Crop nutrition is also becoming more biologically focused and a move to liquid fertiliser is allowing Mr Heath to add soil amendments such as molasses to feed the soil.
However, he is keen to reduce reliance on all inputs, focusing more on profit than yield in such a volatile climate.
He says: “We want to get more out from putting less in.
A good example of this is the long history of putting organic manure on and good reserves of P and K, most of which is locked up, so getting biology on side is a must.
“We use Omnia for crop and nutrition planning and interrogate yield maps to see in pounds and pence what is going on.”
Detailed soil tests assess both the buffer pH and fluctuating pH of the soil to aid crop nutrition decisions.
Hutchinsons head of soil services Ian Robertson, says: “Buffer pH is the resting pH.
Normally pH fluctuates throughout the year.
The farm’s buffer pH is 7.2 meaning we are always farming in alkaline soil so we must think nutritionally what will work best? “Detailed soil testing also allows us to understand what’s readily available and [what is] not and how we’re going to cycle it.
For example, you’ve got to know how much phosphate you’ve got to cycle.
Do the measurements and find out available P in kg/hectare.”
A Yara N-Sensor is being used alongside CF Fertiliser’s N-Min Service to measure how much nitrogen is in the soil, and how much will be available to the crop throughout the growing season, for more targeted application.
Richard Watkins, local Hutchinsons agronomist, says: “We know excess nitrogen in crops can worsen disease levels, lodging risk and pest attack.
When we apply nitrogen we are also energising the bacteria and they are very hungry for carbon.
They want easy sources of carbon in order to reproduce.
That can be in the form of certain glues that our other soil biology and fungi produce or it could be from organic matter.
Over the past several decades of aggressive tillage and excessive use of ammonium nitrate, you can see how we’re driving degradation of our soils from a biological standpoint.
“When we’re applying inorganic AN we’re not applying that carbon source, which is an unnatural plant process.
That’s all having an impact on nitrogen use efficiency.
“In terms of cover crops, we want to be growing nitrogen.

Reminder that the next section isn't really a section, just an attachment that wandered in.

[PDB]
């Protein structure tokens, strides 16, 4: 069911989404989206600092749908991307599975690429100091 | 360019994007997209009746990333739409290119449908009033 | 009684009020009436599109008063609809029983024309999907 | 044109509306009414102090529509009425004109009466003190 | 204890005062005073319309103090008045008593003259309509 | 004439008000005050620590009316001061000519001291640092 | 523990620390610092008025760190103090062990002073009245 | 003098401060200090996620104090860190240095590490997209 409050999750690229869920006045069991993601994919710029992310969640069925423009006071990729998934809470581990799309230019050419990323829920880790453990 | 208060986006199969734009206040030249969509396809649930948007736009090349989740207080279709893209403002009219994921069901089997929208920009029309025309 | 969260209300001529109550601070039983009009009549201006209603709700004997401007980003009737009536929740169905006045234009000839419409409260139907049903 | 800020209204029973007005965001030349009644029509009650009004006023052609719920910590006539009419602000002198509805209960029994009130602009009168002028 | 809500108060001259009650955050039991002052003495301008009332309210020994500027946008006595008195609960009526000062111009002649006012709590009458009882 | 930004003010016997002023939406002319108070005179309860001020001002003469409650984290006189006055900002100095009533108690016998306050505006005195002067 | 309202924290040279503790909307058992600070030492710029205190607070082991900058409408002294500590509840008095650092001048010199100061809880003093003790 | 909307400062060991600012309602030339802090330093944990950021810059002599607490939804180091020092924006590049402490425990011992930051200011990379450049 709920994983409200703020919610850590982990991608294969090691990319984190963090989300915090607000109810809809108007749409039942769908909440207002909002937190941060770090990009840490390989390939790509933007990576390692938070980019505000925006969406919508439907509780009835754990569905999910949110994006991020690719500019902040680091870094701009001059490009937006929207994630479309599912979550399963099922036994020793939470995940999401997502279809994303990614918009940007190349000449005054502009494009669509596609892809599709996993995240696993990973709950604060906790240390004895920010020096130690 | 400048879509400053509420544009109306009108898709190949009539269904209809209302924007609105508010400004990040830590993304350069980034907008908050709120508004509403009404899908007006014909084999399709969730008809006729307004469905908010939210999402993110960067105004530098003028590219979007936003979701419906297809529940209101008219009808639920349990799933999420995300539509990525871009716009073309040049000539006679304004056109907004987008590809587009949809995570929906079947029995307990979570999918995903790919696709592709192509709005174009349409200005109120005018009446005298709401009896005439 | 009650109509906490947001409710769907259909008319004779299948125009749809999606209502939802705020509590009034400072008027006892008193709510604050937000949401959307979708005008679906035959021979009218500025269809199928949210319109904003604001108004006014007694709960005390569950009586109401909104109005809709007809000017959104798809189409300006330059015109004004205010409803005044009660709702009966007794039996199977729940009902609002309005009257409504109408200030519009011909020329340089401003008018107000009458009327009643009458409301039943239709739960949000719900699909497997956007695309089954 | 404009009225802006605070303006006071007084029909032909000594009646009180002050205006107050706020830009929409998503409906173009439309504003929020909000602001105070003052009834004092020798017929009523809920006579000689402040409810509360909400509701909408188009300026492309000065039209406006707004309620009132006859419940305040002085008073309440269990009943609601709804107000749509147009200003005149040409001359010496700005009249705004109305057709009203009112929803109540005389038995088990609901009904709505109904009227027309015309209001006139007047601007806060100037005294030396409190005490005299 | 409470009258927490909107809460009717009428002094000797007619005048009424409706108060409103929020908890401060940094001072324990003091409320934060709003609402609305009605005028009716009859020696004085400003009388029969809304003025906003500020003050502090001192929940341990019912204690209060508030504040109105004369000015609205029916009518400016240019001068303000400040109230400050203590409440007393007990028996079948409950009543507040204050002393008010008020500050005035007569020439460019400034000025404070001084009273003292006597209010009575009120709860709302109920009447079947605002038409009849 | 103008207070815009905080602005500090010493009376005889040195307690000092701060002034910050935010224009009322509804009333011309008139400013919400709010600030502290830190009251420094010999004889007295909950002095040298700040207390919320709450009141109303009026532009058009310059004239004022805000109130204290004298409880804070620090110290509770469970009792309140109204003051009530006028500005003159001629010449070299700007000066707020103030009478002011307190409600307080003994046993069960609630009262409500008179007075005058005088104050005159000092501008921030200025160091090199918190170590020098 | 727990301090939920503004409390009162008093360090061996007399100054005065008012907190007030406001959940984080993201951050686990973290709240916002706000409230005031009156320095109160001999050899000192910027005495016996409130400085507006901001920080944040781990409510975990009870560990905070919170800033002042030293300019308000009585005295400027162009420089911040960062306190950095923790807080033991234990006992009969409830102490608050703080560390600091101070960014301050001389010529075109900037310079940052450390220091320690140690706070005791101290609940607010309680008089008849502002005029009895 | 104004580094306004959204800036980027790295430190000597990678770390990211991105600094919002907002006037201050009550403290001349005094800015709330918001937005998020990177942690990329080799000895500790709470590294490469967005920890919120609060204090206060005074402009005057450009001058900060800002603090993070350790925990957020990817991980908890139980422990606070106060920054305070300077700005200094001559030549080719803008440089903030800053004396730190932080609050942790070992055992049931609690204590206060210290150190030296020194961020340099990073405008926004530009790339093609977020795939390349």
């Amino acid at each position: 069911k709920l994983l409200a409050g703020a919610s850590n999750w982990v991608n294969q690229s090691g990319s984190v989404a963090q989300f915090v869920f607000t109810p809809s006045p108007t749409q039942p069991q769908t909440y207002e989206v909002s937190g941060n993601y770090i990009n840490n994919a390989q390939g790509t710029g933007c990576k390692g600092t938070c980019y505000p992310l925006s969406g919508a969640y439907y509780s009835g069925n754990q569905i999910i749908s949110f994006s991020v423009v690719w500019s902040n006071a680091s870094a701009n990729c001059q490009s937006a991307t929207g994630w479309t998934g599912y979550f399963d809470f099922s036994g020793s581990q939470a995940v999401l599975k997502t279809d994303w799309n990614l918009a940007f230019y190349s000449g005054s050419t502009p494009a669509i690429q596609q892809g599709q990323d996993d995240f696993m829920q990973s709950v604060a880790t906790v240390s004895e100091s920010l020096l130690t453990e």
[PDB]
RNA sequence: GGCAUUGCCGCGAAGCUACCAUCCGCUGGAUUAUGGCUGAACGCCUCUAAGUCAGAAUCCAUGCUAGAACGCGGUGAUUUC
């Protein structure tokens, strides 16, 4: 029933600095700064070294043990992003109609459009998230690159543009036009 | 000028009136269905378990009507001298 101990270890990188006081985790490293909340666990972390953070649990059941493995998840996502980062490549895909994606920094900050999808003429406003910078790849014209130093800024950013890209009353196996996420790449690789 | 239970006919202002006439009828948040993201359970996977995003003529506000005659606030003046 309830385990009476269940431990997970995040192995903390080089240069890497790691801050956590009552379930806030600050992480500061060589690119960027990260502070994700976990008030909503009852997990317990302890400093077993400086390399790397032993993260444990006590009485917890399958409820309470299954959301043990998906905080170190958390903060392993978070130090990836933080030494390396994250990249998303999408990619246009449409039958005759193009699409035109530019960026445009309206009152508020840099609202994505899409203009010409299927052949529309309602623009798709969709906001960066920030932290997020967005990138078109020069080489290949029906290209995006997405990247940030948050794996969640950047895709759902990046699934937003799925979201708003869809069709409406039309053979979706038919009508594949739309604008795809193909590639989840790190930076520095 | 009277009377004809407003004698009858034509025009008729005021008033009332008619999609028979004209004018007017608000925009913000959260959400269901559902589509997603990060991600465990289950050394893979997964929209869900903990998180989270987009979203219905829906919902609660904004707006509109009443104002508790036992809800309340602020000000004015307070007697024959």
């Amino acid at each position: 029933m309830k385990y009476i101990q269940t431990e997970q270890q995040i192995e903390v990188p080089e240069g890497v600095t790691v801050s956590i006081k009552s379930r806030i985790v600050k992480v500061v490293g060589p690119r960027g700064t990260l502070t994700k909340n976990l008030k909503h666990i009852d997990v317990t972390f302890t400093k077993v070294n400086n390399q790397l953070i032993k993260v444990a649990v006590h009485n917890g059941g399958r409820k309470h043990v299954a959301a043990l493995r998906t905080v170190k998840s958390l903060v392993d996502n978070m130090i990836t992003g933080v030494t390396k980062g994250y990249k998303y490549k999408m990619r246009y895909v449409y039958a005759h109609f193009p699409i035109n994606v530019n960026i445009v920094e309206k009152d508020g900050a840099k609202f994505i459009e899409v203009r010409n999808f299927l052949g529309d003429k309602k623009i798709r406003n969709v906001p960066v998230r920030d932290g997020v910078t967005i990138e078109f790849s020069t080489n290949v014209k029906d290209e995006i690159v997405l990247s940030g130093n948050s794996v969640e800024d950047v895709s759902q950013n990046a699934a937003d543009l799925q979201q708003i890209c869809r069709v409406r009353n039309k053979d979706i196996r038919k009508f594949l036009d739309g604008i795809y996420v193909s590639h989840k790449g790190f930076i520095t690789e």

Living roots cycle the nutrients.”
The team is also exploring whether certain biological products can aid nutrient uptake including Tiros endophyte seed treatment for improved N uptake in a wheat blend and Corteva’s nutrient efficiency optimiser Utrisha.
Mr Brown adds: “We are also trialling a clover mulch understorey and looking at whether we can keep permanent clover for living roots and soil cover, and generate nitrogen for the crop.”
The ‘boat’ intercrop is also reducing nitrogen demand, with both crops seeing high yields and reduced pest and disease pressure, with zero requirement for nitrogen, says Mr Brown.
“There’s a definite synergy between those two crops.”
The need to be more flexible has triggered other decisions, including a move towards home-saved and untreated seed.
Mr Heath says: “If the weather turns against us, we no longer have a load of treated seed getting old and there’s not that outlay cost.
We haven’t seen any negatives of going down that route to date.”
Gross margins are still on par with previous farming methods, despite lower-than average yields for a couple of years, which Mr Heath puts down to seasonality rather than system change.
“We’ve learned we also have to be more patient, which can be hard when you see everyone else getting on in spring.
However, this type of farming is a lot more interesting and engaging and I’ve never come across such a like-minded community – the confidence it gives you when going down this route is fantastic.”